By Jim Porçarelli, Active International
It’s an all-too-familiar sight these days. A man walks into a local retail establishment. He browses the products. He finds one he likes. He tests it out, asks a few questions of a salesperson -- and then snaps an image of the product’s barcode with his cell phone and walks out the door.
That retailer just did all the heavy lifting for what ultimately ended up being an online purchase through Amazon.com, which -- more than likely -- offers a noteworthy price break. This trend, known as “showrooming,” is one of the single greatest challenges facing brick-and-mortar retailers today. Even those with robust online presences, like Target, Walmart, and Best Buy, are scurrying to keep up by upping their online inventories, offering exclusive products, encouraging in-store pickup for online sales to save on delivery fees, and matching online prices and offering free shipping.
But ultimately, Amazon is winning where it matters to the recession-traumatized customer: price. According to a William Blair & Co. study, Amazon is offering prices 14% lower than Target's and 9% lower than Walmart's. And while most retailers once hoped that often-substantial shipping costs would dissuade online shoppers, services such as Amazon Prime (which offers free shipping and other benefits to Amazon customers for $79 a year) and companies like Zappos (the online shoe retailer that famously offers free domestic shipping and returns) are quickly breaking down any e-commerce hesitations that once existed in the minds of customers.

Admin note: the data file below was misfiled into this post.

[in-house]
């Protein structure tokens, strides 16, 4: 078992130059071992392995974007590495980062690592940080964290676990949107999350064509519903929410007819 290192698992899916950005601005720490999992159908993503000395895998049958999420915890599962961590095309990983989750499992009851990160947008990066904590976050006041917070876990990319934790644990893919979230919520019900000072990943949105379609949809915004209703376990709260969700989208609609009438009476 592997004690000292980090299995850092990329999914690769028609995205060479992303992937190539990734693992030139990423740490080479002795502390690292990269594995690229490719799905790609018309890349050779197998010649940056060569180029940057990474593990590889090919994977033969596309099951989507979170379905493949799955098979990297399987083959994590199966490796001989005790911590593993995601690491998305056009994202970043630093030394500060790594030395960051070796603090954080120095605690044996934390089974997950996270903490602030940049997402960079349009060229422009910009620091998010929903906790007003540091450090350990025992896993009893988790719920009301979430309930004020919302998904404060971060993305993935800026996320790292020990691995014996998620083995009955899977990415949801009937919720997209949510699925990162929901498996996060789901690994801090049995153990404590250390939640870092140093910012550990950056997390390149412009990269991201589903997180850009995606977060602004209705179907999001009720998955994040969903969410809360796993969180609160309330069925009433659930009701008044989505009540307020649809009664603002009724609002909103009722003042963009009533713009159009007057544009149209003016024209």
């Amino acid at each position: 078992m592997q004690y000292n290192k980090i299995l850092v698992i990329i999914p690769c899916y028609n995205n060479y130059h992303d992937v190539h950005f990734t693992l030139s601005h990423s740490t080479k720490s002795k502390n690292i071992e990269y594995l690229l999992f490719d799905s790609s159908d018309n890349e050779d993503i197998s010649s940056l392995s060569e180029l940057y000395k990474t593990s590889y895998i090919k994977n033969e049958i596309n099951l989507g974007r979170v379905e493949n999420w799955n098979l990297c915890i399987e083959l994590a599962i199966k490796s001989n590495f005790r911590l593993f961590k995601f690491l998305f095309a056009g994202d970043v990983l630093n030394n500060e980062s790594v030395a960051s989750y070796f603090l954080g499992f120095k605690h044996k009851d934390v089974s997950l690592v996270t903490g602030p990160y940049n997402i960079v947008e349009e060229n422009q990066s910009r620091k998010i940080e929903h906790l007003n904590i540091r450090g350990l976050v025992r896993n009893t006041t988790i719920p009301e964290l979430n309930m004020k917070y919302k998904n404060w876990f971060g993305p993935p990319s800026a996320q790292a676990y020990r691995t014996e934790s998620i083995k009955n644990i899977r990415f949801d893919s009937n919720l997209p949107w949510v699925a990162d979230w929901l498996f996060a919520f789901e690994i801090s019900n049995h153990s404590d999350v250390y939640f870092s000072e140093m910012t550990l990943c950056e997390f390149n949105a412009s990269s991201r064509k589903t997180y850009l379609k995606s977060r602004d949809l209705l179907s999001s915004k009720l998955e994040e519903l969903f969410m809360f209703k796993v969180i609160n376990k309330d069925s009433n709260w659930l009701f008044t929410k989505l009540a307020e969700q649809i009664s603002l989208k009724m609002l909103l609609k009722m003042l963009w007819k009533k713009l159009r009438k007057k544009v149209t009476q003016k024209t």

So how can retailers and manufacturers better compete with Amazon and other Internet giants in an age where all the rules of consumption have changed? Brick-and-mortar companies can beat themselves over the heads all day long trying to lower their prices. But ultimately, that’s a losing proposition. Rather, retailers and manufacturers need to consider the ways in which they can make better use of their existing assets, add value to the shopping experience, and foster customer loyalty through exceptional interactions. The following are ways in which successful companies are doing j